This is a sharp contrast to vector file formats, like SVG, which store drawings, illustrations, and images through mathematical formulas. Thus, every time you zoom in or out, new parameters or variables are automatically inputted into the mathematical formulas, with the new results completely redefining the visual layout of the image, including lines, circles, and more. This non-pixel-based characteristic makes SVG files and other vector file formats, such as DWG, DXF, PDF, and AI, better at retaining the original quality of images and drawings.
History of SVG
The World Wide Web Consortium’s (W3C) SVG Working Group (SVG WG) developed the SVG file format in the late 1990s as a direct response to the need for a web-friendly vector file format. It is a family of XML-based formats whose development and design were influenced by Adobe’s Precision Graphics Markup Language (PGML), HTML, CSS, and XML.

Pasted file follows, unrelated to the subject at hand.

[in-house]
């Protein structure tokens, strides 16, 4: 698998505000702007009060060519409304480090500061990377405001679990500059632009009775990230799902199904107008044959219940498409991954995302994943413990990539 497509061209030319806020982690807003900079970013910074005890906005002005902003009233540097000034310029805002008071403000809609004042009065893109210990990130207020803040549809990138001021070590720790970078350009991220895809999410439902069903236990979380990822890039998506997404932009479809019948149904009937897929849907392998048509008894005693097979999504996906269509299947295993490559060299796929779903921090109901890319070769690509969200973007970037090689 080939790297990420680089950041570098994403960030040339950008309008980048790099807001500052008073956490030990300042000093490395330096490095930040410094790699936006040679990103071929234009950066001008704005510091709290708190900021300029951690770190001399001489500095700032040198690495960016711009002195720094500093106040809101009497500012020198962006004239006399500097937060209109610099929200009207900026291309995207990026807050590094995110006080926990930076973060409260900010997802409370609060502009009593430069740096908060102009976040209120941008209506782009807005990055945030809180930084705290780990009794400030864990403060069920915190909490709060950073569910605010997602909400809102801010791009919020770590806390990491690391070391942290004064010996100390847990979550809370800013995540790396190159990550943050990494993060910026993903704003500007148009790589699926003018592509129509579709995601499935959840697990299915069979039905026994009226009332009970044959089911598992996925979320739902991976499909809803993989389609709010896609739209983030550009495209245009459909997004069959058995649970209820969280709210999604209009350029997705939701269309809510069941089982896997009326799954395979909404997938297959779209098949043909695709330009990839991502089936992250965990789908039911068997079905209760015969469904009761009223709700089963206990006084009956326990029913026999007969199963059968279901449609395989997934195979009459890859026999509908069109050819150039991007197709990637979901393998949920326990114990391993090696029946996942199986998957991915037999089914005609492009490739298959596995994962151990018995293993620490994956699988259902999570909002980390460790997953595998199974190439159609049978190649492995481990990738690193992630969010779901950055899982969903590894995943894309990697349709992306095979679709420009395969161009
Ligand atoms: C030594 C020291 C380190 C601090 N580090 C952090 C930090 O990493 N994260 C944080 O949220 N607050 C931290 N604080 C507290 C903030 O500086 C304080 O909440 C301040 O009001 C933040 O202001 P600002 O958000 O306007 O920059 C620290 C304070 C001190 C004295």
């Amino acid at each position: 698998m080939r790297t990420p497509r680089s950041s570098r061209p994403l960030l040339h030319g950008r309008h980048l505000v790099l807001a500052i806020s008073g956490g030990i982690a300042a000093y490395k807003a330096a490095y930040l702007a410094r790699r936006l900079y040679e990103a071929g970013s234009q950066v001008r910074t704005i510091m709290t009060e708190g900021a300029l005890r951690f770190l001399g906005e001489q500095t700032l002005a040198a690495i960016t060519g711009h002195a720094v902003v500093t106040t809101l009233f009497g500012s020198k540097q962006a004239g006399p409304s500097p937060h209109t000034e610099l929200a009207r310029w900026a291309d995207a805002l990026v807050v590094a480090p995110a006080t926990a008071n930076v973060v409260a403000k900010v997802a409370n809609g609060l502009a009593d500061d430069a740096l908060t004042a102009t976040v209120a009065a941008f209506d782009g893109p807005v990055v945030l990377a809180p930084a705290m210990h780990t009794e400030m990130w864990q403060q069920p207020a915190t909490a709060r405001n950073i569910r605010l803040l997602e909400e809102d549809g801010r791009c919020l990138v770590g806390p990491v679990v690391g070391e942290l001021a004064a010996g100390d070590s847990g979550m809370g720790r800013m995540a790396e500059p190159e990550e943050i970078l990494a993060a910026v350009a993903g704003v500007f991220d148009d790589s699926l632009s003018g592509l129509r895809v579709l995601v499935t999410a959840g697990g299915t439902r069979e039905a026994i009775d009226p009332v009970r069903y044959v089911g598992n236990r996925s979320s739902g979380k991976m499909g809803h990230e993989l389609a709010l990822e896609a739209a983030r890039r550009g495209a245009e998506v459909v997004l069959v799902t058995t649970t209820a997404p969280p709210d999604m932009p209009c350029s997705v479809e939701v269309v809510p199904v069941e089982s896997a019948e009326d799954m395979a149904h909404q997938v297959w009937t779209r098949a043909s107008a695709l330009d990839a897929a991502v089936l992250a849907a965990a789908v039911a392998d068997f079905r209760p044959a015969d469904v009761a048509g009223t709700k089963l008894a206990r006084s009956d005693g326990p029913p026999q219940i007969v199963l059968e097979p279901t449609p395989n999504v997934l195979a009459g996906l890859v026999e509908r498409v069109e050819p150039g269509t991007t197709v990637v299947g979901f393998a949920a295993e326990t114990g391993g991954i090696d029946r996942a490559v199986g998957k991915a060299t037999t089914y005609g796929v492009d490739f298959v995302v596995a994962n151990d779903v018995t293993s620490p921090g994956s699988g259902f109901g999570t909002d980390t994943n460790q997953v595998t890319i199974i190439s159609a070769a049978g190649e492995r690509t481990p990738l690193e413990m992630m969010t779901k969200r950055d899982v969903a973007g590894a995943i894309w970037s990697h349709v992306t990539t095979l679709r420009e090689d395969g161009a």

Characteristics of SVG
SVG enables the incorporation of three types of graphics objects into an image in order for it to be seamlessly displayed on the web. This incorporation displays the three graphics objects, namely text with visual effects, raster graphics, and vector graphic shapes, on the web as a free-standing visual element or image file on a web page. In addition, SVG includes markups/metadata that define functional features that support the management and construction of the displayed picture.